High Court gives guidance on the proper approach to questions of religious upbringing


31st January 2012

Frances Judd QC and Margaret Styles represented the father and child respectively in the recent case of Re N (a child – Religion – Jehovah’s Witnesses) [2011] EWHC B26 (Fam)

 

One of several issues between the parents was how far the child should be involved in the practice of the Mother’s religion.  HHJ Bellamy, sitting in the High Court, set out general principles to guide the Court in its approach to deciding questions of religious upbringing:

 

  1. “Parental responsibility is joint and equal. Neither parent has a predominant right to choose a child's religious upbringing.
  2. Where parents follow different religions and those religions are both socially acceptable the child should have the opportunity to learn about and experience both religions.
  3. A parent's right to enable her child to learn about and experience his or her religion is not an unconfined right. Where the practice of that religion involves a lifestyle which conflicts with the lifestyle of the other parent and the court is satisfied that that conflict has had or may in the future have an impact on the child's welfare the court is entitled to restrict the child's involvement in those practices.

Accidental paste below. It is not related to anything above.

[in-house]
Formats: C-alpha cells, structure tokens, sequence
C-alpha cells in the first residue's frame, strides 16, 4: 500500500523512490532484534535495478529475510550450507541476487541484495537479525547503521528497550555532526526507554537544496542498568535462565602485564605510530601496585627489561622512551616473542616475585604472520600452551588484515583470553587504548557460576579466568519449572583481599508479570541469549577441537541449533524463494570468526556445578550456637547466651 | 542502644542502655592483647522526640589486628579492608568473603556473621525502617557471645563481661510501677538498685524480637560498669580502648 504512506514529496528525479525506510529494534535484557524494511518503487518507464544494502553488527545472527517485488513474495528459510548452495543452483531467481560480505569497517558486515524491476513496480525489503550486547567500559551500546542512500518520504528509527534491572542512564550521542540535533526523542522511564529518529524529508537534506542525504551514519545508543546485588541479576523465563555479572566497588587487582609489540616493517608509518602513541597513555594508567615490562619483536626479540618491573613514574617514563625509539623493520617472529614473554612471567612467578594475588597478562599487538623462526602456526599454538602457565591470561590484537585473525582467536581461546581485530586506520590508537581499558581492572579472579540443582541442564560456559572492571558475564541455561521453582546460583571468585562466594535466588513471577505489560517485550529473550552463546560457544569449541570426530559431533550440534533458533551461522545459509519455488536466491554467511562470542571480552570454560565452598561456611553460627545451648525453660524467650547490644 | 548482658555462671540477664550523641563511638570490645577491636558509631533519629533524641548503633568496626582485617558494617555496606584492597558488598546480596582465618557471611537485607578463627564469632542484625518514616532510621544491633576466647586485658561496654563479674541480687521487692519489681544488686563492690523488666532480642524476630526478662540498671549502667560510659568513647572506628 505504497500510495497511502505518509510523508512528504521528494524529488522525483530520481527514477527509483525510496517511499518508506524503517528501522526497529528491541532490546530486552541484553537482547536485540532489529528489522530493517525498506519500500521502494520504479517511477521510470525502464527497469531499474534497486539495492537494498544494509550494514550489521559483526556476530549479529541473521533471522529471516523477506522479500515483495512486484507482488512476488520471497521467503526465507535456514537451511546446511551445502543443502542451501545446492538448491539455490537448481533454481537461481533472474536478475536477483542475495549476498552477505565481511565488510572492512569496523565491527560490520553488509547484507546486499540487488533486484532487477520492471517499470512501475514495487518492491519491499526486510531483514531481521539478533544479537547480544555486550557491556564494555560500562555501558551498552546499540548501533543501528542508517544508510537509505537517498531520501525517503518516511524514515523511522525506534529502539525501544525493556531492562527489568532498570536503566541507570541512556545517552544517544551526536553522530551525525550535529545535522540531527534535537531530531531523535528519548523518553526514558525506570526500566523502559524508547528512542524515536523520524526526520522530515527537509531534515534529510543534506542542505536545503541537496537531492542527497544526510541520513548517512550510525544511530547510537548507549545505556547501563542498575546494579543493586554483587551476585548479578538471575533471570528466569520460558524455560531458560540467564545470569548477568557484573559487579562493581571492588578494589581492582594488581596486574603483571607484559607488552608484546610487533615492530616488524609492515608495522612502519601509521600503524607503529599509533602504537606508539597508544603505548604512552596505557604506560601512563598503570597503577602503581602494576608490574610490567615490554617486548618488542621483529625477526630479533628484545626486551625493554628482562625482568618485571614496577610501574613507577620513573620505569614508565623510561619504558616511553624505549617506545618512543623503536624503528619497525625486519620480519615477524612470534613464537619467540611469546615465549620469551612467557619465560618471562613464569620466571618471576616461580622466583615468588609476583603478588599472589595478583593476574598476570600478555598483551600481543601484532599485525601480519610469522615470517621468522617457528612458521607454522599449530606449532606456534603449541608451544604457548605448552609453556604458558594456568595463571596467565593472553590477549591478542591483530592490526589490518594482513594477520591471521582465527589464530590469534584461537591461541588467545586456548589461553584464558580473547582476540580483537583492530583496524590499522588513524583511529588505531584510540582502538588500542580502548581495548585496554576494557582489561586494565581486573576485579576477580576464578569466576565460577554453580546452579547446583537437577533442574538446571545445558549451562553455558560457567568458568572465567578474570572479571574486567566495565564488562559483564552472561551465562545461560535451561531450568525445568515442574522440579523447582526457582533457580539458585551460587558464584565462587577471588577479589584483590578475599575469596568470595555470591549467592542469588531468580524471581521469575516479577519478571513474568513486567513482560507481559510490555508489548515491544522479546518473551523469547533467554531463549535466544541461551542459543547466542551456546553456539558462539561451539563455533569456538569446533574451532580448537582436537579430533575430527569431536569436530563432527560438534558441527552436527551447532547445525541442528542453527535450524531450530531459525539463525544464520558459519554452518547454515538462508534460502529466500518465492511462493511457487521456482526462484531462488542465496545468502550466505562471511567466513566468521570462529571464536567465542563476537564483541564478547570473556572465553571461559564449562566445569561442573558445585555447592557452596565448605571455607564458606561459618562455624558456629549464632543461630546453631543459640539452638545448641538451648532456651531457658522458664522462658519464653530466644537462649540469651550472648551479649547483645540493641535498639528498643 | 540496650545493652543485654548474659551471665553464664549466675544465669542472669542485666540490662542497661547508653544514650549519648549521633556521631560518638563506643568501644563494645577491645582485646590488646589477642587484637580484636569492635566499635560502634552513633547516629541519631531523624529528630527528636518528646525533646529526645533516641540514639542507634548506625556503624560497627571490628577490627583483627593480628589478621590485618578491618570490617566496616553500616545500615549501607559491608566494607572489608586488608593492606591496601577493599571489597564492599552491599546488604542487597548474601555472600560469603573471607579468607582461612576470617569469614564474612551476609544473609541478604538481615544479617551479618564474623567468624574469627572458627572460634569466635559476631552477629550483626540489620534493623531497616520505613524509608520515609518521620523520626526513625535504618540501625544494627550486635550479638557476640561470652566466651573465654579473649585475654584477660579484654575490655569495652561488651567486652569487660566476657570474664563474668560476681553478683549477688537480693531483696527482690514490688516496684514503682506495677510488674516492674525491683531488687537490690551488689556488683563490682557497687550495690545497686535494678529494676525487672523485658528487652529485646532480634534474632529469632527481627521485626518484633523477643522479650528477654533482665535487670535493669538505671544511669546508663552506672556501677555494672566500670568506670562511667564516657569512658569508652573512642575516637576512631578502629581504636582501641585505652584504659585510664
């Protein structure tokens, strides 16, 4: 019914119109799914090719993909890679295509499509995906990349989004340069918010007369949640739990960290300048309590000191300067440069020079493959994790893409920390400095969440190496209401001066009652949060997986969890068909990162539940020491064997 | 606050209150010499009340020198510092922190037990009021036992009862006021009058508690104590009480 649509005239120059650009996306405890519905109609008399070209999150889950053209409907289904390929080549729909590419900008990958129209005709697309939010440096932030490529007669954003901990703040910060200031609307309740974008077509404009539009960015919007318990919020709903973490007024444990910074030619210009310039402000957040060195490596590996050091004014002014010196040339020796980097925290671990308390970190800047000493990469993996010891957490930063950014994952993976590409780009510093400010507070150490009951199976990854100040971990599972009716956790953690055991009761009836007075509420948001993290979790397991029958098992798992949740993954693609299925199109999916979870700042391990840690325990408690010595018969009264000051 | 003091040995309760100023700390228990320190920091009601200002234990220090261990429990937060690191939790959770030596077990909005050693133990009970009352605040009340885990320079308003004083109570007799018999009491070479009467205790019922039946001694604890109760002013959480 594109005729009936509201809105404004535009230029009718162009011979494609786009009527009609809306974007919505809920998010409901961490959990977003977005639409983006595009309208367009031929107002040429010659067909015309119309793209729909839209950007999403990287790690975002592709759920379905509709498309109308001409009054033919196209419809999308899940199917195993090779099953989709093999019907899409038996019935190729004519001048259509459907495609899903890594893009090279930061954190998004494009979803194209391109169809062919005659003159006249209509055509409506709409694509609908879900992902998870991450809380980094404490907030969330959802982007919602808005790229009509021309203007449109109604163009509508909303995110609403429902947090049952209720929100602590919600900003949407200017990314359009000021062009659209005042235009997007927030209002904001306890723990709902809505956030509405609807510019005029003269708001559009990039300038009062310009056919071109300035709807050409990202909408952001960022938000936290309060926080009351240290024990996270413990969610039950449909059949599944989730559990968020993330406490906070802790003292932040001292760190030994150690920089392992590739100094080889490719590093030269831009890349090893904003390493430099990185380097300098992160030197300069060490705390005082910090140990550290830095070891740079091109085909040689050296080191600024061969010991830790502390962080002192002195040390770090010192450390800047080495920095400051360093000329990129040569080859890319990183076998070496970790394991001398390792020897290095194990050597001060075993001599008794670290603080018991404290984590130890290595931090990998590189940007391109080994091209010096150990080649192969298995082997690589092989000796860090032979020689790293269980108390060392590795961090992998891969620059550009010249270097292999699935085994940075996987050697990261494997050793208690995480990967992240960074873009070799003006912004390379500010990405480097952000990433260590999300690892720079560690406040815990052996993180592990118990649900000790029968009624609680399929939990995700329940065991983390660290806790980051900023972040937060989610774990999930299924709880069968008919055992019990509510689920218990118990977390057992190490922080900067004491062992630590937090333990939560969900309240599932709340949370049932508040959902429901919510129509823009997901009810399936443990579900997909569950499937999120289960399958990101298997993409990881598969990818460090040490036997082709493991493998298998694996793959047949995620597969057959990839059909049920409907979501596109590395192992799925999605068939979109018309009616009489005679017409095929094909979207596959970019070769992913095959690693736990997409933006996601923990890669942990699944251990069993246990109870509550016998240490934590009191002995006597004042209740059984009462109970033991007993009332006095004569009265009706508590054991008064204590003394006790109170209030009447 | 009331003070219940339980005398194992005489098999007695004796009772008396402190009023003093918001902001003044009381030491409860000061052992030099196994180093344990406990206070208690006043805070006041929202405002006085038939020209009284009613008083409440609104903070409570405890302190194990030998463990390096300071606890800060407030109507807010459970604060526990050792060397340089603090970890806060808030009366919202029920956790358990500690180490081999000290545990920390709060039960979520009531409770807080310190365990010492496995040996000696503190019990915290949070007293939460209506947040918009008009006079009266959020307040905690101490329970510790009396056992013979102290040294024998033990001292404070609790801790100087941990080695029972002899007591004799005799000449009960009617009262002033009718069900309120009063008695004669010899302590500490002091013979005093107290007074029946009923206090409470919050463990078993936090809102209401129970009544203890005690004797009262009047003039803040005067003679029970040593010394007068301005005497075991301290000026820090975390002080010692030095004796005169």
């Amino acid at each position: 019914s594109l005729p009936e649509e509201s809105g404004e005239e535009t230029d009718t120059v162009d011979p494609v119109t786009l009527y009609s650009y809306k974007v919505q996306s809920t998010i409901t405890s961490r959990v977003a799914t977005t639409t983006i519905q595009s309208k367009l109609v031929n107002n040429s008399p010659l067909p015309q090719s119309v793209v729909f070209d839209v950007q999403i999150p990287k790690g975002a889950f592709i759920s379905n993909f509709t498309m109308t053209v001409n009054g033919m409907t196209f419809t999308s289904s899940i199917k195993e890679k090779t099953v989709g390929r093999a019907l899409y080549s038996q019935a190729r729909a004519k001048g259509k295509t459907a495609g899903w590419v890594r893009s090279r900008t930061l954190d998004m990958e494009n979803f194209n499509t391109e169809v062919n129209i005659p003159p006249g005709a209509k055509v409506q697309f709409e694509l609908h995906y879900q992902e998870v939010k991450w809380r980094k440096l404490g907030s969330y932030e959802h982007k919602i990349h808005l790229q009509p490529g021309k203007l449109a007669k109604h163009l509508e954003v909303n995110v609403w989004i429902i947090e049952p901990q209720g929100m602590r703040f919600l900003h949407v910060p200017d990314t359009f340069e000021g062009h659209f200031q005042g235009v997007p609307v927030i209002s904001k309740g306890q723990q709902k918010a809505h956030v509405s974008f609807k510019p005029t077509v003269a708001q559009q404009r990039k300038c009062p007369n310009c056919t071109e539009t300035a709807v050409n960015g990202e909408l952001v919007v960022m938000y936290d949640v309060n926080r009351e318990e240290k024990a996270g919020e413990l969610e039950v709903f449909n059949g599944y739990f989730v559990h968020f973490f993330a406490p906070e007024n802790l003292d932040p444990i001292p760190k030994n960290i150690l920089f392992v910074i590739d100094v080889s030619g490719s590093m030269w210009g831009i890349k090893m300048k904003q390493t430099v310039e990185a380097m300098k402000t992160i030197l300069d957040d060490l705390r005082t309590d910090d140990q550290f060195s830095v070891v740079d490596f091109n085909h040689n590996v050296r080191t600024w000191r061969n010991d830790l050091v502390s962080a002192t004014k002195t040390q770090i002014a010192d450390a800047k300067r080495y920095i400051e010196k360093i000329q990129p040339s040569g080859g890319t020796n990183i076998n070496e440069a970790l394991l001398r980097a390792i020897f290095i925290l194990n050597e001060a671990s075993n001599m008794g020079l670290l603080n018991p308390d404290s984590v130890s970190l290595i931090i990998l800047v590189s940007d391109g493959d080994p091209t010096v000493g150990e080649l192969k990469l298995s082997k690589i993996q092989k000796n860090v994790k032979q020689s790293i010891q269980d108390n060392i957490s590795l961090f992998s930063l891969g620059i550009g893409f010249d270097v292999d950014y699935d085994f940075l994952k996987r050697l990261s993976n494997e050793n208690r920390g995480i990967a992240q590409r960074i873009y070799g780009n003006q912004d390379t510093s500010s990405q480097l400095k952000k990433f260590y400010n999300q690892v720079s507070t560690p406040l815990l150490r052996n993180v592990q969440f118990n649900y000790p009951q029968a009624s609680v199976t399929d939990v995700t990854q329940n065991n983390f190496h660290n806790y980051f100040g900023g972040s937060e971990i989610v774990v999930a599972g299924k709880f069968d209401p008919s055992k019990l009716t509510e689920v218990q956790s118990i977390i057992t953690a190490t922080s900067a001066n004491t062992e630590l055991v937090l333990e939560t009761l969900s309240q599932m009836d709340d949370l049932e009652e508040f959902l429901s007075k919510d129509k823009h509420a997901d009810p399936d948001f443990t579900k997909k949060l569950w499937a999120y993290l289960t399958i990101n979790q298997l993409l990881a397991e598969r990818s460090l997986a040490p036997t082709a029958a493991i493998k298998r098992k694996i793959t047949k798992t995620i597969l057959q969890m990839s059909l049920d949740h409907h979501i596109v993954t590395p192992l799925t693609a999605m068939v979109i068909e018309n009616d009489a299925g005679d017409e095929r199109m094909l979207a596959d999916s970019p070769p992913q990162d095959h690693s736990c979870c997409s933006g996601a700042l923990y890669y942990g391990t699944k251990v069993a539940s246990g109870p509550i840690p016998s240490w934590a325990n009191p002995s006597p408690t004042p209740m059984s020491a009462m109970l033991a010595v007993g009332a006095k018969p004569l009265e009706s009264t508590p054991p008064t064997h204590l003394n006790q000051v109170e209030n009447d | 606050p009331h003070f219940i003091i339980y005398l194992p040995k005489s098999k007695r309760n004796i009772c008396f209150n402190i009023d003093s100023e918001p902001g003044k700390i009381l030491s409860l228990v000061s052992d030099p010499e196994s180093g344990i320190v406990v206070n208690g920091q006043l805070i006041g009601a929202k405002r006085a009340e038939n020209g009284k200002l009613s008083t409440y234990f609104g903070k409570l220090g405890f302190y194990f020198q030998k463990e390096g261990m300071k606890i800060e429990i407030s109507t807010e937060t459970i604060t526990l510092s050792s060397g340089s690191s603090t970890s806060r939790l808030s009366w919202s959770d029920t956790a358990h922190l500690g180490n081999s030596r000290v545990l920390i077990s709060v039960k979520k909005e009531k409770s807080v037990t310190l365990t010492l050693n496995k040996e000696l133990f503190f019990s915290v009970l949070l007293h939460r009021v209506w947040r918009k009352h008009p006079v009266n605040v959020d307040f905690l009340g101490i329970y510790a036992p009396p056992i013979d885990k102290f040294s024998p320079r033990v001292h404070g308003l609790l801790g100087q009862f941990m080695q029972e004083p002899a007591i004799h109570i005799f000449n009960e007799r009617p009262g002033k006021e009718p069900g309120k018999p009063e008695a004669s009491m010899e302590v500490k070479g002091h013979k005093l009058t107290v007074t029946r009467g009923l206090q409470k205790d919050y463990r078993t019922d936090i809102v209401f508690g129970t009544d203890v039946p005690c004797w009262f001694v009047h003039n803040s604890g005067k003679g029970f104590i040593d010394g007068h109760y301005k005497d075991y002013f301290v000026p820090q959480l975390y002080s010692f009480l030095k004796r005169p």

4. Restrictions imposed for welfare reasons do not necessarily amount to a breach of that parent's right to follow the beliefs and practices of his or her religion provided that any restriction imposed is justified by the findings made by the court and proportionate.
  5. In determining such an issue, as in the determination of any other question relating to the upbringing of the child, the child's welfare is the court's paramount consideration.”

 

Whilst the Judge decided that in many respects each parent should be allowed to involve the child in their own religious activities when the child was with them (one restriction being on the Mother taking the child on door-to-door ministry), ‘teaching’ or ‘instruction’ by each parent in their religion was highlighted as something with a particular potential to cause feelings of conflict within the child.  The Judge therefore found it proportionate and in the child’s best interests to restrict the parents’ rights to instruct or ‘give lessons’ in their beliefs [88-91].




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